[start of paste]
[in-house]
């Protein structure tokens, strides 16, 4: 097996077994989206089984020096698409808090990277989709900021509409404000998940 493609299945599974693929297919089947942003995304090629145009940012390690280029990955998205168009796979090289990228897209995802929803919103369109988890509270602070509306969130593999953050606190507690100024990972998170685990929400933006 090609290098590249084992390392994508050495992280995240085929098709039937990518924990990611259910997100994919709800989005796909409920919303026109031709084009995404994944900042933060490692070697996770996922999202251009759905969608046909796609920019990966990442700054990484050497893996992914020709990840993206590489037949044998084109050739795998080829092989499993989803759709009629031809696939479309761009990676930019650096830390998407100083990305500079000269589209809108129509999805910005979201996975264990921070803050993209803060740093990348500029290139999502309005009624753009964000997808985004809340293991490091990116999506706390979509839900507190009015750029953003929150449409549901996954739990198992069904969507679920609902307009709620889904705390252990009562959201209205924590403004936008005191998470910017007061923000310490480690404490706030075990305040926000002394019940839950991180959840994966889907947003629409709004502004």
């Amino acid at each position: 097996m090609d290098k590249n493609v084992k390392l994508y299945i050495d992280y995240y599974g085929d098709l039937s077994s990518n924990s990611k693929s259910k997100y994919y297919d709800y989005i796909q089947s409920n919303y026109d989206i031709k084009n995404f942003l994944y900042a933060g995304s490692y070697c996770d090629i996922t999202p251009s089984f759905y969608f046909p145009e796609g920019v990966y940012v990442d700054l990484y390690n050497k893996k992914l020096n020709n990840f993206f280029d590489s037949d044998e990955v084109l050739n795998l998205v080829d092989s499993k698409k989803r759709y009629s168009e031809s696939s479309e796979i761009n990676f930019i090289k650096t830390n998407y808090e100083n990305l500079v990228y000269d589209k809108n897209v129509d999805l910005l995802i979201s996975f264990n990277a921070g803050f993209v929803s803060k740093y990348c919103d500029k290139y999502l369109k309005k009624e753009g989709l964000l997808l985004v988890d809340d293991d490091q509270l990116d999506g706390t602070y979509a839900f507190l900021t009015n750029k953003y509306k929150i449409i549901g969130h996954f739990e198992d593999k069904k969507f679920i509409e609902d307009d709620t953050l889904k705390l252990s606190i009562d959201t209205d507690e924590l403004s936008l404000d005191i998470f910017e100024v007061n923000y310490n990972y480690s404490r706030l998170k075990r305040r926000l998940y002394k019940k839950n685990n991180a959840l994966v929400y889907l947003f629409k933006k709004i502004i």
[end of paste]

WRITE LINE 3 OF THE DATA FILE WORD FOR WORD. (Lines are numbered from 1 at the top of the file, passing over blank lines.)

């Amino acid at each position: 097996m090609d290098k590249n493609v084992k390392l994508y299945i050495d992280y995240y599974g085929d098709l039937s077994s990518n924990s990611k693929s259910k997100y994919y297919d709800y989005i796909q089947s409920n919303y026109d989206i031709k084009n995404f942003l994944y900042a933060g995304s490692y070697c996770d090629i996922t999202p251009s089984f759905y969608f046909p145009e796609g920019v990966y940012v990442d700054l990484y390690n050497k893996k992914l020096n020709n990840f993206f280029d590489s037949d044998e990955v084109l050739n795998l998205v080829d092989s499993k698409k989803r759709y009629s168009e031809s696939s479309e796979i761009n990676f930019i090289k650096t830390n998407y808090e100083n990305l500079v990228y000269d589209k809108n897209v129509d999805l910005l995802i979201s996975f264990n990277a921070g803050f993209v929803s803060k740093y990348c919103d500029k290139y999502l369109k309005k009624e753009g989709l964000l997808l985004v988890d809340d293991d490091q509270l990116d999506g706390t602070y979509a839900f507190l900021t009015n750029k953003y509306k929150i449409i549901g969130h996954f739990e198992d593999k069904k969507f679920i509409e609902d307009d709620t953050l889904k705390l252990s606190i009562d959201t209205d507690e924590l403004s936008l404000d005191i998470f910017e100024v007061n923000y310490n990972y480690s404490r706030l998170k075990r305040r926000l998940y002394k019940k839950n685990n991180a959840l994966v929400y889907l947003f629409k933006k709004i502004i």